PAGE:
Raising Calvin: a lifetime of Daily Jakisms

Calvin and Hobbes by Bill Watterson
Calvin and Hobbes by Bill Watterson

Be careful what you ask for…

I begged for him. I spent 18 months begging for him. I subjected myself to 6 months of painful hormone shots to keep him. I got very sick bringing him into the world before he was done baking. He was tiny and came out screaming like a miniature pterodactyl. Wahhh wahhh wahhh. When they handed him to me, I was so sick that I couldn’t hold him or lift my head to kiss him. But then, after all the chaos settled and the oxytocin finally kicked in, to take him from me would have required prying him from my cold, dead fingers. No force in the universe is as powerful as the moment you fall in love with your child.

And nothing is more painful than realizing you’ve crippled him by giving him your DNA.

It is a big enough challenge that he is male. Boys have a much harder time keeping their butts from going everywhere at once. They need to run and wrestle, and build and destroy. They are magical little cape-wearing, sword-weilding creatures, saving imaginary princesses from hideous, fire-breathing dragons. I wanted a tiny knight for myself. The universe outdid itself when it answered my call.

Epic failure is neither instant, nor obvious.

“Mommy, my work plan is my nemesis.” Said the tiny voice in the back seat of my car, after removing his thumb from his mouth. I can thank Minecraft for that addition to his vocabulary.

“Yes, baby, it is.” I replied, smiling at the accuracy.

It is a daily struggle for him, as it was for me. He knows the work. He’s proud of himself when he finishes the work. It is not rebellion or disdain. It is battles with Creepers, and potions and elixirs, and portals to the nether. It is magic.

My child is struggling with one simple problem. He cannot focus on now. He is one of millions of children who struggle with now. It is not new or mysterious, but it is painful for me to watch.

It is painful because I have failed.

Long before I had him, when first my husband and I discussed having children, I said that my biggest fear – outside of safety – was that my child would struggle with learning the same way I did. It is for that reason I elected a Montessori school when it came time to choose. I couldn’t have been more right in doing so.

But inasmuch as I recognize what he needs from his education, I fail in my ability to give him as much of my now as he needs. I am him. Just as he struggles with his ability to get through a thirty minute work cycle, I fail to get through thirty minutes of listening to and engaging in his adventures. His overwhelming need to interact with me is my nemesis.

I go into his room every night, after he is showered and his teeth are brushed and his homework is done, and I sigh deeply as I look at his peaceful face. The day’s battles are won. His dragons are vanquished. The princesses are safe in their beds, and my little knight sucks his thumb and dreams of far away places.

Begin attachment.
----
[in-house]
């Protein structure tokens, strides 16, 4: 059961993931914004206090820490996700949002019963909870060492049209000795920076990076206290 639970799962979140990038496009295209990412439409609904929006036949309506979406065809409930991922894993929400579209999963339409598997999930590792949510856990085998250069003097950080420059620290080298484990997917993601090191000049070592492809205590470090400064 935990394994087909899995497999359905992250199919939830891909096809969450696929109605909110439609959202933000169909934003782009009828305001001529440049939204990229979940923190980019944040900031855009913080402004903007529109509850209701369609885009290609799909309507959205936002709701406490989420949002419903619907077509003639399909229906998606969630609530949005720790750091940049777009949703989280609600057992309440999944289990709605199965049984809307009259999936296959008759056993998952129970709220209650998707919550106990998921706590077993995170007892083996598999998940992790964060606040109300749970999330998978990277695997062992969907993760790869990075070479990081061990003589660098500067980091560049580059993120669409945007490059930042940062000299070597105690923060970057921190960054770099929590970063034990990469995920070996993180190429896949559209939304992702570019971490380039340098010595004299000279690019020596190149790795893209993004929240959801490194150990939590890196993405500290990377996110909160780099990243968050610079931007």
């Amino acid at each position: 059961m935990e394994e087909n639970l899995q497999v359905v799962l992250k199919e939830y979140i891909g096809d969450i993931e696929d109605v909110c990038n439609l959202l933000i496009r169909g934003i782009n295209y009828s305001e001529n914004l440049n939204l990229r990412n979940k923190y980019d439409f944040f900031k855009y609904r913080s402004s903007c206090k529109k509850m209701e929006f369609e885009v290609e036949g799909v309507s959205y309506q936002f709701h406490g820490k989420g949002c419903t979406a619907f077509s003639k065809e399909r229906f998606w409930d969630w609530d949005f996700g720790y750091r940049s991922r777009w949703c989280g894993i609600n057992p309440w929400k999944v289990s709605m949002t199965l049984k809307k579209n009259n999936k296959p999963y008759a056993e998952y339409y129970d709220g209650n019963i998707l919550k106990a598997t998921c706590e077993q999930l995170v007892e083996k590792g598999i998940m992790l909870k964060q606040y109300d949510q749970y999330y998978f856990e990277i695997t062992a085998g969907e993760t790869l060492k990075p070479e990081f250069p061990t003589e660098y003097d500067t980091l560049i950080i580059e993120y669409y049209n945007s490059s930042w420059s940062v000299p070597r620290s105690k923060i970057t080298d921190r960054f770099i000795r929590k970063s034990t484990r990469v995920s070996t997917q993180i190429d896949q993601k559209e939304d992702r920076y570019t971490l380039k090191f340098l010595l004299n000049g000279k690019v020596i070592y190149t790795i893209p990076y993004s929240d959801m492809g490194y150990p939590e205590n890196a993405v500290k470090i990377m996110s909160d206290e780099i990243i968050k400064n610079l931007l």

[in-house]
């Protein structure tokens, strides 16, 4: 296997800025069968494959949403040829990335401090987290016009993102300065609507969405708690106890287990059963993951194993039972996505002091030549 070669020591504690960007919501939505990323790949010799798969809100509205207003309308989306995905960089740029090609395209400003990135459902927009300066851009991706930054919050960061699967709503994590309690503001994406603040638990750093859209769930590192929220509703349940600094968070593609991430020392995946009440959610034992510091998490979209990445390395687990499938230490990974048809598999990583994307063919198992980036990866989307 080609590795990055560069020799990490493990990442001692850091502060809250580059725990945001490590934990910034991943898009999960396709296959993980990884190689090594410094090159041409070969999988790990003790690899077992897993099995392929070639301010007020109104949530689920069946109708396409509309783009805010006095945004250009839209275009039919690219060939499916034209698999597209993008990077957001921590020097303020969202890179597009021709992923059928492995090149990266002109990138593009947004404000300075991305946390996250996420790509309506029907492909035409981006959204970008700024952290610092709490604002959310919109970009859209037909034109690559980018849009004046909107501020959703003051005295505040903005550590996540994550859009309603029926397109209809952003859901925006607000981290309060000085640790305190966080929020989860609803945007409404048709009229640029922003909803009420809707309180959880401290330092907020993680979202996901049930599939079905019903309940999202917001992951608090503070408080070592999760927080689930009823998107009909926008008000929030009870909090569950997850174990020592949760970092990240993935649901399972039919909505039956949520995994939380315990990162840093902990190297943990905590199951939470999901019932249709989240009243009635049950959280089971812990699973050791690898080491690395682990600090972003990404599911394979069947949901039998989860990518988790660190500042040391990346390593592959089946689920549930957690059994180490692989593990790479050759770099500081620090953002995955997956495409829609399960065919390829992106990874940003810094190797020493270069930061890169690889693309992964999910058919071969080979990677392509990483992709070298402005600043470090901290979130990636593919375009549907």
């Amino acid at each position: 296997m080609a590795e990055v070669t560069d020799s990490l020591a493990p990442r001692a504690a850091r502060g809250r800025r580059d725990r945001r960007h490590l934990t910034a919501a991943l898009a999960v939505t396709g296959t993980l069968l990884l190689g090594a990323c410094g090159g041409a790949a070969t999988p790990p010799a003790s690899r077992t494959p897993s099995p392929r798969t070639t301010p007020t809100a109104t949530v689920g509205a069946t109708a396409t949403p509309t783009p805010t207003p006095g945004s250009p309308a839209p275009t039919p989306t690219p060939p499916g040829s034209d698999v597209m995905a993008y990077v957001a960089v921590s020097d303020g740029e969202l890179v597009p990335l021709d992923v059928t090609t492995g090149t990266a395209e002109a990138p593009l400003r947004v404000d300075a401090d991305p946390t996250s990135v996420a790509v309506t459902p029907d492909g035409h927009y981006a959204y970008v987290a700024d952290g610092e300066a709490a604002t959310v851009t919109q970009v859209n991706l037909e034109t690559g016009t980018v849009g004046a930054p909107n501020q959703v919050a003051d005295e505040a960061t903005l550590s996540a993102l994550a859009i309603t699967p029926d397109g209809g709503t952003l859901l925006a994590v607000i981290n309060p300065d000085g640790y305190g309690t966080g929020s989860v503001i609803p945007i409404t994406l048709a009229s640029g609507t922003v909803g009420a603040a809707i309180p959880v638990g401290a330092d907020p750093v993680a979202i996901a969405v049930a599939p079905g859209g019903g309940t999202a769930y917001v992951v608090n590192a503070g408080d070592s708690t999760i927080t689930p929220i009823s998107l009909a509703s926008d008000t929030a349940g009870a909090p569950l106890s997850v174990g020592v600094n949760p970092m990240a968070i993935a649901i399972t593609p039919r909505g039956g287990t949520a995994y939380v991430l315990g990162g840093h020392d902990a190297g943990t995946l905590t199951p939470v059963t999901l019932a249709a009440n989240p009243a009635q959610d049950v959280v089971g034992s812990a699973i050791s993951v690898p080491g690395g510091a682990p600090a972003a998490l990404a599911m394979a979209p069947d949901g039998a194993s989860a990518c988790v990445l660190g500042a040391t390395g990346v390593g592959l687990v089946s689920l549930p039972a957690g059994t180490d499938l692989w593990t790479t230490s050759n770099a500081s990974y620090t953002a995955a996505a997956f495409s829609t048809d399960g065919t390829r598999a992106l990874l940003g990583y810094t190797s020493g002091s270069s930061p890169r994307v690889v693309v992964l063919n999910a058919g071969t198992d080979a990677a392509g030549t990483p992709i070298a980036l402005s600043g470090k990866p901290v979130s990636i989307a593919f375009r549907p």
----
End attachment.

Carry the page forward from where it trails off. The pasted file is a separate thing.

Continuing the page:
Long ago, during one of my bed time visits, I realized that loving someone that much means that you can, with your bare hands, pull the beating heart from anyone that might try to hurt him. I could feel myself getting angry at this imaginary threat. But last night, just fifteen minutes prior, I was yelling at him because he hadn’t done what he was supposed to do for the hundredth time since he woke up. I was yelling at a boy who was off on an adventure in his head that was far more pressing, and much more exciting than brushing his teeth. When his big, brown eyes – mirrors of my own – filled with tears, I suppressed the tired, frustrated, fire-breathing dragon that I myself had become. It was time for something to change. I had to change.

There is nothing wrong with my child, just like there was nothing wrong with me at his age. In fact, he is a funny, loving, creative little soul whose many wild tangents include outbursts of “Mommy, I love you” and “Mommy, you’re the best mommy in the whole universe.” One of us knows that last bit is not true, but it can be.

Moving forward is a project.

The hardest thing for me now is that to do my job as his mother, I cannot be me when I’m with him. Not me, the personality, but me, the mechanics. I still struggle with all of the things that make learning a challenge. And while I am a good parent who gives him heathy food, a good education, and a safe and happy home life, I want to be a better parent to my child: my little unique, mushroom cloud of personality. I will help him visualize his dragons, and we will make swords and shields out of cardboard, and capes out of pillow cases. We will sail the fiery seas of carpet on ships made of couch cushions.

Together, he and I will learn what it means to defeat our nemeses.

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